New Report: Oil Companies Using Ethical Transparency to Great Promotional Effect

New Report: Oil Companies Using Ethical Transparency to Great Promotional Effect

Oil companies are among the "most transparent businesses around," using sustainability, social responsibility, and ethics as good promotion topics, according to a new report.

In Research and Markets' World's Most Sustainable and Ethical Oil Companies 2006, Shell tops the rankings for the third year running. In the 2006 study, Shell achieves the highest score of any oil company ever, achieving 89.01%. Shell was able to substantially improve its already strong 2005 performance of 82% even though this year's study covered roughly twice as many areas as the 2005 study, thus adapting to higher benchmarks in the sustainability in the oil business.

Other major movements in the league table, include Brazil's Petrobas, which moves up this year from 7th in 2005 to 2nd position. While Exxon scored 80% in 2005, it only achieved a score of 68.1% this year, owing to gaps in reporting and thus dropping it from 2nd to 9th place in 2006.

On the other hand, companies are generally their transparency. Russia's Lukoil manages to raise its total score by 23 percentage points from 35% to 58.61%, or a jump of 67%. In September 2005 Lukoil brought out its first sustainability report discussing its achievements in environment, employee benefits and community support, which more than doubled its transparency score from 29% in the 2005 ranking to 62% in 2006.

Fourteen of the 15 companies ranked here publish annual environmental reports. Even Russian gas giant Gazprom has been publishing ecological reports since 1995. While plant modernizations are the focus of companies with older facilites such as Lukoil, Gazprom, Petrobas and Pemex, European and US companies are concentrating on reducing emissions and energy use.

While most companies were proud of reducing water and energy use and reducing emissions, many appear at best ambivalent on new and renewable energy sources.

Of the five overall areas studied (sustainability, corporate governance, corporate social responsibility, ethics and transparency), companies do worst in corporate governance, averaging only 58.61%. The differences between the companies is the greatest in this area with Shell and Petrobas both achieving 83.3% and Petronas only getting 4.1%. State companies such as Gazprom and Pemex generally did worst, lacking a management structure controlled by independently staffed board committees. Surprisingly, the three U.S. companies barely made it over the 60% mark despite Sarbanes-Oxley, NYSE laws and the like.

Most companies invest heavily in human resource development and training, such as France's Total which spends EUR 160 on training ($192) annually. Training entails higher productivity but also fewer expensive accidents in what is a fairly dangerous business. To this end, Statoil trained 23,500 employees and contractors in 100 safety seminars. At Total, injuries among employees and contractors dropped from 46 in 2002 to 20 in 2004.

The strong link between employee satisfaction and productivity has prompted an increasing number of companies to carry out annual employee satisfaction surveys. Chevron claims that 89% of its employees thought it behaves "responsibly in relation to the environment" and 80% think Chevron cares about the health and well-being of its employees.

Yet oil companies have been among the most transparent businesses around, using sustainability, social responsibility and ethics as good promotion topics. And thus they continue to upgrade their transparency, which has helped raise the average performance of all companies in this study from 62% in 2005 to a current 67.5%, despite the first time inclusion of Petronas' very weak numbers. European oil companies have more transparent than their American counterparts. The average overall transparency score for the six European companies is nearly 80% while the three Americans attained only 65.5%. Industry-leader ExxonMobil scores only 57%, which is the same as Mexican state-owned Pemex and lower than Russia's Lukoil.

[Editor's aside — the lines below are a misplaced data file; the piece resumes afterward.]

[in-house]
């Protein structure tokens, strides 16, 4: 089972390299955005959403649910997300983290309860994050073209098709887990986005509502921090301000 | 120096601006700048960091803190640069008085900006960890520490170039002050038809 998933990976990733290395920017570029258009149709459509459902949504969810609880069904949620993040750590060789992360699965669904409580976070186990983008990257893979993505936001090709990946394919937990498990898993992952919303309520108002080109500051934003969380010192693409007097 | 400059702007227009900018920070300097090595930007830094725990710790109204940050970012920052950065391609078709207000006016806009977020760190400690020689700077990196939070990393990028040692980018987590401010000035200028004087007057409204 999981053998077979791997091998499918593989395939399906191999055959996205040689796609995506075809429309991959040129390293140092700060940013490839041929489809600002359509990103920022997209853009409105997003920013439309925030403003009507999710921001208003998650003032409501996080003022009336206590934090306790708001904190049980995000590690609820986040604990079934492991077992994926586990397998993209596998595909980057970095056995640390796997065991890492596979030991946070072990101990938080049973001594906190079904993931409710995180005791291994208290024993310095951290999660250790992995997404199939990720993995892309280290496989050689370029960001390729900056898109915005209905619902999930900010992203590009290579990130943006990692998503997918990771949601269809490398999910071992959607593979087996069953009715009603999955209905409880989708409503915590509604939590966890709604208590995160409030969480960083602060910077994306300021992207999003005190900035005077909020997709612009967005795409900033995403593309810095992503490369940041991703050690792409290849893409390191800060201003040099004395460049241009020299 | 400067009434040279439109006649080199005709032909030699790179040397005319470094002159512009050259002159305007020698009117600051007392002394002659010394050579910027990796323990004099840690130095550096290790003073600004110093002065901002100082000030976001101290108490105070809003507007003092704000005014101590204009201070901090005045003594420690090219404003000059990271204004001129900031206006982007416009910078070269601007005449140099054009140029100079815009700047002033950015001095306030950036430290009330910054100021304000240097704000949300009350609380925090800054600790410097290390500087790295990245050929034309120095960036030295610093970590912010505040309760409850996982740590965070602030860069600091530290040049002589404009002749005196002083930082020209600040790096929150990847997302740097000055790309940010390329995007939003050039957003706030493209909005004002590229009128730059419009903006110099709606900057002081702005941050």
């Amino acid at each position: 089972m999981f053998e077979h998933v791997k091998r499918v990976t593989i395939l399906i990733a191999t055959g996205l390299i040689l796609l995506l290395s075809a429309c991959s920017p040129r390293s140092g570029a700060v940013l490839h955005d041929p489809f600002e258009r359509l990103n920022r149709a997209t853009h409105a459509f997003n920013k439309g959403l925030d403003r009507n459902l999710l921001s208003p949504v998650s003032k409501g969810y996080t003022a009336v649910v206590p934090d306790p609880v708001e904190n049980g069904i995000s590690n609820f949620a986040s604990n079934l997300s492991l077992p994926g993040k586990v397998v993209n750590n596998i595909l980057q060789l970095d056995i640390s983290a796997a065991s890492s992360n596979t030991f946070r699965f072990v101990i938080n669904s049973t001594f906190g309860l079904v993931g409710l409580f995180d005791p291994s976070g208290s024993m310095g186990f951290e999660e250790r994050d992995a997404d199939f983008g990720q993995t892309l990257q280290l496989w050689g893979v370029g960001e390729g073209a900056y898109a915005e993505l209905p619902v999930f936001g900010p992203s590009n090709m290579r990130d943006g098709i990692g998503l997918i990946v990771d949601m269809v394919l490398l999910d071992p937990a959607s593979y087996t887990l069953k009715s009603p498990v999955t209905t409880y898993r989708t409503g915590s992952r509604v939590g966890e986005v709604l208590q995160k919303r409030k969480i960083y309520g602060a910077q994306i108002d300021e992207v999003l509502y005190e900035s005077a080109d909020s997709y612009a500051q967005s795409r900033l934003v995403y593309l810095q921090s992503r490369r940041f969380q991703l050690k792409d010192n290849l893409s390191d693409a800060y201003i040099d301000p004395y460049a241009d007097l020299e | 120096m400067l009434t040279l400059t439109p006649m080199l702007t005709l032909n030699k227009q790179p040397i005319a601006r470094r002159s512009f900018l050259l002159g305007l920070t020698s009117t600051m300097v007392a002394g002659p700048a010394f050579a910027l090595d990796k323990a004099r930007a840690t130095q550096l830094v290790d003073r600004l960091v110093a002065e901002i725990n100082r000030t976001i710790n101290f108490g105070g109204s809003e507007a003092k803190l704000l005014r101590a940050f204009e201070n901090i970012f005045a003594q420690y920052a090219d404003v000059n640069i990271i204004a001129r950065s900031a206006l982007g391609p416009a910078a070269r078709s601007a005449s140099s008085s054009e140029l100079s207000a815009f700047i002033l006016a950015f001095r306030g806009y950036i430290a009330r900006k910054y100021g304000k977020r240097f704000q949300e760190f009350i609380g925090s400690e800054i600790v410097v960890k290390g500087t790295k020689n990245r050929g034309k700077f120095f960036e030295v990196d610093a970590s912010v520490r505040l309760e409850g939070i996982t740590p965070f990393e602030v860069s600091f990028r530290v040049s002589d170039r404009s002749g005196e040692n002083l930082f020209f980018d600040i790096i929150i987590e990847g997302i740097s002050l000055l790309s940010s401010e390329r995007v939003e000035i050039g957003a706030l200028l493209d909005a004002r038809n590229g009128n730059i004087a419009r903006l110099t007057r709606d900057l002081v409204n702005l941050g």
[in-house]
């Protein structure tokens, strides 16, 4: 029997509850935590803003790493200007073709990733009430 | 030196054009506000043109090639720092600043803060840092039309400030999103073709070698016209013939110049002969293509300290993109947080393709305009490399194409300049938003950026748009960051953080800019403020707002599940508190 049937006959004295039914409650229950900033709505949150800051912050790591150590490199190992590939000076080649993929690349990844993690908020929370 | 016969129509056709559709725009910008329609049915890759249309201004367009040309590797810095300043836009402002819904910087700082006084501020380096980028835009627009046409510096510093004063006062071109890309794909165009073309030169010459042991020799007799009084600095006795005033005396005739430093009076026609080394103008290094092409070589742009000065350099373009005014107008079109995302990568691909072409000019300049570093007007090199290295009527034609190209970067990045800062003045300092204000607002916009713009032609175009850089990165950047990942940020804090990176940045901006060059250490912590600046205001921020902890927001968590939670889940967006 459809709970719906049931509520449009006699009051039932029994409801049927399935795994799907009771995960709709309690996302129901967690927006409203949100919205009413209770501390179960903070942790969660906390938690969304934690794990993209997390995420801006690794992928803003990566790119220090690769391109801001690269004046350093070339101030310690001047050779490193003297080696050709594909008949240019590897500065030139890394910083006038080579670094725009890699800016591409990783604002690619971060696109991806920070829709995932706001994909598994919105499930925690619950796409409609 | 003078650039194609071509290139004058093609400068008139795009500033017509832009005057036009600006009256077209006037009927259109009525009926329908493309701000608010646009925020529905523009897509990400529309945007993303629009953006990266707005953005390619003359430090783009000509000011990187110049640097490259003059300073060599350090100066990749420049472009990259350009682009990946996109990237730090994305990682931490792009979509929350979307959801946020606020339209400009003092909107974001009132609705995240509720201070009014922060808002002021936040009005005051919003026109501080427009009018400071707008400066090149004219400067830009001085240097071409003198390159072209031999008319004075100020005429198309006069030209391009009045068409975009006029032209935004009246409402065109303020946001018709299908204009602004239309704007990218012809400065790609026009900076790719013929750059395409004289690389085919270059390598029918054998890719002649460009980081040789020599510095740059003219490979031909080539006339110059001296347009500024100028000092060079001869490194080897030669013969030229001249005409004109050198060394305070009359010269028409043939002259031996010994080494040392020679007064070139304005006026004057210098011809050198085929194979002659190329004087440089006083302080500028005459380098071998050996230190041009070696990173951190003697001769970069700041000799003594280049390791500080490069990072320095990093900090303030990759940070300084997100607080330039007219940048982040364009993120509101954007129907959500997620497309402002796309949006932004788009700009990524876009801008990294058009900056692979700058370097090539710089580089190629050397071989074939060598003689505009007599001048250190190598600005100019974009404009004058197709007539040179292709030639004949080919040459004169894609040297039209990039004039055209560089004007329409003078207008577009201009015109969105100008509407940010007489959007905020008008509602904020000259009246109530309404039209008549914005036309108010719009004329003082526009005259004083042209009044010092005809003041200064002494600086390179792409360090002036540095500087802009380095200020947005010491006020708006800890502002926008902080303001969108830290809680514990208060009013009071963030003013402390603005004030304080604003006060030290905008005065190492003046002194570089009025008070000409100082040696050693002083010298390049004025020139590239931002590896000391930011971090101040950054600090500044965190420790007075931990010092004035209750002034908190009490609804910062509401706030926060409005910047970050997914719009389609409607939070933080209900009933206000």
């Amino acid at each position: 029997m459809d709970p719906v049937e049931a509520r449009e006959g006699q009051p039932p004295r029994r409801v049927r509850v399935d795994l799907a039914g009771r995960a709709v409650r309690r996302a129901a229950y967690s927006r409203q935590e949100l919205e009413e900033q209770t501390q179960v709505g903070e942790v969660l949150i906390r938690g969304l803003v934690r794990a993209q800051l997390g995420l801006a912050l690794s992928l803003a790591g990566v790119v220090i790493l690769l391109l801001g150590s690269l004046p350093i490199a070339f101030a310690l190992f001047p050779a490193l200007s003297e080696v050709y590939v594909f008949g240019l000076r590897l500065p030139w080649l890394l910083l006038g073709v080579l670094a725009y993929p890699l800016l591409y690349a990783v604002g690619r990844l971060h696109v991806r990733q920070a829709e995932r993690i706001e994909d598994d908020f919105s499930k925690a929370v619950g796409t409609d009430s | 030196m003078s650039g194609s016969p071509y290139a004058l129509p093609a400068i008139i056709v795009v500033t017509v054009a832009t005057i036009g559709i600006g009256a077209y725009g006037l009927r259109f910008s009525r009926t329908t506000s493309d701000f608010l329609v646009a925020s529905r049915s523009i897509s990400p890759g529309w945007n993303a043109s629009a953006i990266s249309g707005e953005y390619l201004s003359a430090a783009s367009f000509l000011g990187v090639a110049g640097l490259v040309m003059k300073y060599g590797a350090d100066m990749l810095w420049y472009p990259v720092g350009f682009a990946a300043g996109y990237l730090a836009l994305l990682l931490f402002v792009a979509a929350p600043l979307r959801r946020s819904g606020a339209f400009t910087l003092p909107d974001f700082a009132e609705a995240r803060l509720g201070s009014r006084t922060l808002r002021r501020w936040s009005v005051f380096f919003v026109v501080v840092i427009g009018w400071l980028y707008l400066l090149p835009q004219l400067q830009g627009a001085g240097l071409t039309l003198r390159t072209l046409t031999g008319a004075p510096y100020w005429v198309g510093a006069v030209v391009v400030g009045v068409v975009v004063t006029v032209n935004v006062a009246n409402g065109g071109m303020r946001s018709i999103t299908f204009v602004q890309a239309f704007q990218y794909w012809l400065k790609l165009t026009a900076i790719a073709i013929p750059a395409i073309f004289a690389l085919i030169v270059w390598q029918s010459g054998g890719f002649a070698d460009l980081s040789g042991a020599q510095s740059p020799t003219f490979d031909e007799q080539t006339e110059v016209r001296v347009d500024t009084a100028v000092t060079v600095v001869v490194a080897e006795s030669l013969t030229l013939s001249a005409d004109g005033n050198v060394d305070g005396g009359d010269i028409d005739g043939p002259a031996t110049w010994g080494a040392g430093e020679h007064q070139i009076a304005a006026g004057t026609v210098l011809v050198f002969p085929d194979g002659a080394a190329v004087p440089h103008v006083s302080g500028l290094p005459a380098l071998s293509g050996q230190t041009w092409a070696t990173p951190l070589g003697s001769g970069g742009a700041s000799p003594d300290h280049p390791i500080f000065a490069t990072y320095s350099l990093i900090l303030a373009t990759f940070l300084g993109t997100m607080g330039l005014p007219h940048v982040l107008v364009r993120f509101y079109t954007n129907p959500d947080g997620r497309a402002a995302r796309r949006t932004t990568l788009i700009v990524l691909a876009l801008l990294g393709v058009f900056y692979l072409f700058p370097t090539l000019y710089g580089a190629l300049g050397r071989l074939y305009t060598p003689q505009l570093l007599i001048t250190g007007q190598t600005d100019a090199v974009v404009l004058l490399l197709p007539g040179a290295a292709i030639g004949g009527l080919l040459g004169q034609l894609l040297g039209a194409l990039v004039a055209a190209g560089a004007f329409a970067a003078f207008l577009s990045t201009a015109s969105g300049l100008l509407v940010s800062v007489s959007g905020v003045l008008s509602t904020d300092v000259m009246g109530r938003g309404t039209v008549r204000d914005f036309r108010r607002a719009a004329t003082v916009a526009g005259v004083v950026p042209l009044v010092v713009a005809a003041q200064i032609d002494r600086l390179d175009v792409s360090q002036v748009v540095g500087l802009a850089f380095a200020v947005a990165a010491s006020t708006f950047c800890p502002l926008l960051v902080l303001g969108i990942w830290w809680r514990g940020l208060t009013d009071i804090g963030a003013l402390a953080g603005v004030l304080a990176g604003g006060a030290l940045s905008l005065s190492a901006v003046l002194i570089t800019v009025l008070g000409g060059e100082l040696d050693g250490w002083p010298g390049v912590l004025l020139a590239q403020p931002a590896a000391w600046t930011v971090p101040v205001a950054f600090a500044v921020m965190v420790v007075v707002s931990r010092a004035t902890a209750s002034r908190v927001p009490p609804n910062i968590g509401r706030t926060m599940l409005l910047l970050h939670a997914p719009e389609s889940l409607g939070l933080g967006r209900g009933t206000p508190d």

Oil companies have been regularly improving their websites as the world goes online. The key topics are corporate governance and environmental issues, followed in recent years by reports on social and employee projects. Alexey Miller, CEO of Gazprom, even addresses the company's new website as the main topic of his welcoming statement.

Another trend is to publish detailed and colourful sustainability, environmental and social reports. BP publishes the full report in English, German, Spanish and Russian and Petronas has published a social responsibility report annually since 2001 while others are doing it for the second or third (Total) year. Petrobas is even increasing the pace by already having its 2005 data ready for release by mid-February of 2006. Gazprom, by comparison, has not gotten beyond publishing its 2002 data.

On the average, companies scored highest under "ethics" with an average of 73.3%. Ethics in essence means having and promoting a detailed code of conduct and staying out of trouble. Companies with low scores, such as Gazprom and Petronas, largely failed to communicate and implement a code of conduct and ethics, although this is among the least expensive ways of gaining points. Top performers such as Chevron, Statoil and Total, implemented codes explaining how employees should deal with difficult cases of bribery and conflicts of interest. Statoil's general code of ethics is 31 pages long and it publishes codes for its financial management and suppliers, which were last updated as recently as December 2005.

More information is available online.
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